Renin is a component of the Renin-Angiotensin-Aldosterone system. It is secreted from the kidneys, under a variety of stimuli. In the plasma, it splits angiotensin I off of angiotensinogen, which then undergoes further cleavage by angiotensin converting enzyme or ACE which is mostly in the lungs. This cleavage produces angiotensin II, a powerful vasoconstrictor.

In the kidneys, renin is secreted by the juxtaglomerular cells of the juxtaglomerular apparatus. This secretion can be caused by The Renal Sympathetic Nerves
These directly innervate the juxtaglomerular cells, and when active, cause secretion of renin. These nerves respond mostly to a decrease in cardiovascular pressures. The other two parts are totally contained within the kidneys. The Juxtaglomerular Cells sit in the wall of the afferent arteriole to a glomerular capillary. They have a very good sampling of systemic plasma, and are very sensitive to the pressure in the afferent arteriole. If the pressure is too low, indicating too little plasma, they secrete renin. Renin causes retention of sodium, and where sodium goes, water follows. The Macula Densa, however, are closer to the nephrons, where they sit near the ascending loops of Henle, in order to sense salt concentration. Too little salt is indicative of not enough filtration (GFR is too low). This would occur if arterial pressure was too low. Again, renin is released to help ensure that sodium is retained and therefore blood pressure is maintained. FYI, renin is a hormone.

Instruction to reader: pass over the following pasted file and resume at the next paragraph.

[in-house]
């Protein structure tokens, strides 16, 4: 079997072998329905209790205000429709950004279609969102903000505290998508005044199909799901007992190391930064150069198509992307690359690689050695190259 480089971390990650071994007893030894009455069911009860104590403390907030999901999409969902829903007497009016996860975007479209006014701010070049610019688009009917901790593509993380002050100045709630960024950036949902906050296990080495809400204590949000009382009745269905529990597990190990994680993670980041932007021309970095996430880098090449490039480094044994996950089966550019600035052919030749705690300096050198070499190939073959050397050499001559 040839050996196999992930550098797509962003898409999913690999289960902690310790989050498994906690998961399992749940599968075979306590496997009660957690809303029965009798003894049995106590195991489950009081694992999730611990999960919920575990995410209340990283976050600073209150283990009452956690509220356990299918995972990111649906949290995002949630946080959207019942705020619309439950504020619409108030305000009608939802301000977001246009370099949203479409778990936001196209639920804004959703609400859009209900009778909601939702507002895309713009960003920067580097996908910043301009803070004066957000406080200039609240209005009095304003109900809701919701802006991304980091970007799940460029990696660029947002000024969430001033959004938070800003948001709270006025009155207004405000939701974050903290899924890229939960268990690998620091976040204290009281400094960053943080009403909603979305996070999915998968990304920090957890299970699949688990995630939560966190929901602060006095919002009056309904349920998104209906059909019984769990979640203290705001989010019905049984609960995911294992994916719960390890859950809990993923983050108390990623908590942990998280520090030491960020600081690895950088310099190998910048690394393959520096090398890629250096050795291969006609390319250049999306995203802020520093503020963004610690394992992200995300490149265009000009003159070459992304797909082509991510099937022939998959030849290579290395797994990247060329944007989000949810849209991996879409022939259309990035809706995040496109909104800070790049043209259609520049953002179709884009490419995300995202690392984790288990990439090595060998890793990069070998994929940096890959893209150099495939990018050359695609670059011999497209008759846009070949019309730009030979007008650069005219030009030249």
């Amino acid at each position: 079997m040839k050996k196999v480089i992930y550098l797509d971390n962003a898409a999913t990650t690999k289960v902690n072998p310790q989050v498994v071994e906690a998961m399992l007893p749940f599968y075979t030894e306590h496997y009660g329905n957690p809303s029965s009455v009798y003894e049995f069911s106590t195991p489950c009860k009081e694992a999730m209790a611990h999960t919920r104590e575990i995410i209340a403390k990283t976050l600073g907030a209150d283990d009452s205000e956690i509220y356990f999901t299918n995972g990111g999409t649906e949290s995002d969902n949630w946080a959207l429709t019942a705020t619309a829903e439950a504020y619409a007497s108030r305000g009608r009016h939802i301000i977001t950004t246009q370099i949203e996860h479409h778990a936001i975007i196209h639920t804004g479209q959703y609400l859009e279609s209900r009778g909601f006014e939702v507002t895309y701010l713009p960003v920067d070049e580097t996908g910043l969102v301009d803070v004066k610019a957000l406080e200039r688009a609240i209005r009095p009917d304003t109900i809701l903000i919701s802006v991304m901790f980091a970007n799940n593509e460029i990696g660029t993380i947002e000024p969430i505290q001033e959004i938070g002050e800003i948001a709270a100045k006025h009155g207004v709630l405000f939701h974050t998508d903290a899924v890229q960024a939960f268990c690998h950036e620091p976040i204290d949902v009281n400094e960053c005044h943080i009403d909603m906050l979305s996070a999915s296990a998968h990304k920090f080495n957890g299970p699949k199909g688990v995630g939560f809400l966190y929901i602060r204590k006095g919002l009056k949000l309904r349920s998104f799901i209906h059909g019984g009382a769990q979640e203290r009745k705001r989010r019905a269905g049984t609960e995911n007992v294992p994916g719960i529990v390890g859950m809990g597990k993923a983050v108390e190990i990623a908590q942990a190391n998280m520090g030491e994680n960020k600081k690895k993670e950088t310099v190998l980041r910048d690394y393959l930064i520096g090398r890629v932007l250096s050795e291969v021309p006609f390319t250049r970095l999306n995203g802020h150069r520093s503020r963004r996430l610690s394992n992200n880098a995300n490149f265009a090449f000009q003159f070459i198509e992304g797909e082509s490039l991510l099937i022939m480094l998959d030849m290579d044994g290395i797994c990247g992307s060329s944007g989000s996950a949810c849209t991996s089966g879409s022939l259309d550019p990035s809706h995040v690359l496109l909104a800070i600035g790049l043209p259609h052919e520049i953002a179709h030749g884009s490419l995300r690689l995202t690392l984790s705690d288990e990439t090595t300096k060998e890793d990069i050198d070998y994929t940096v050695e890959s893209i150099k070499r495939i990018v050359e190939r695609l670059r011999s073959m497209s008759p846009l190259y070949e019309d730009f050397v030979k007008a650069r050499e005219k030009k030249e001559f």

These are my interpretation of my lecture notes, but I may have used some references from Hole's Anatomy and Physiology (Shier, Butler, Lewis) and Human Physiology (Vander, Sherman, Luciano)

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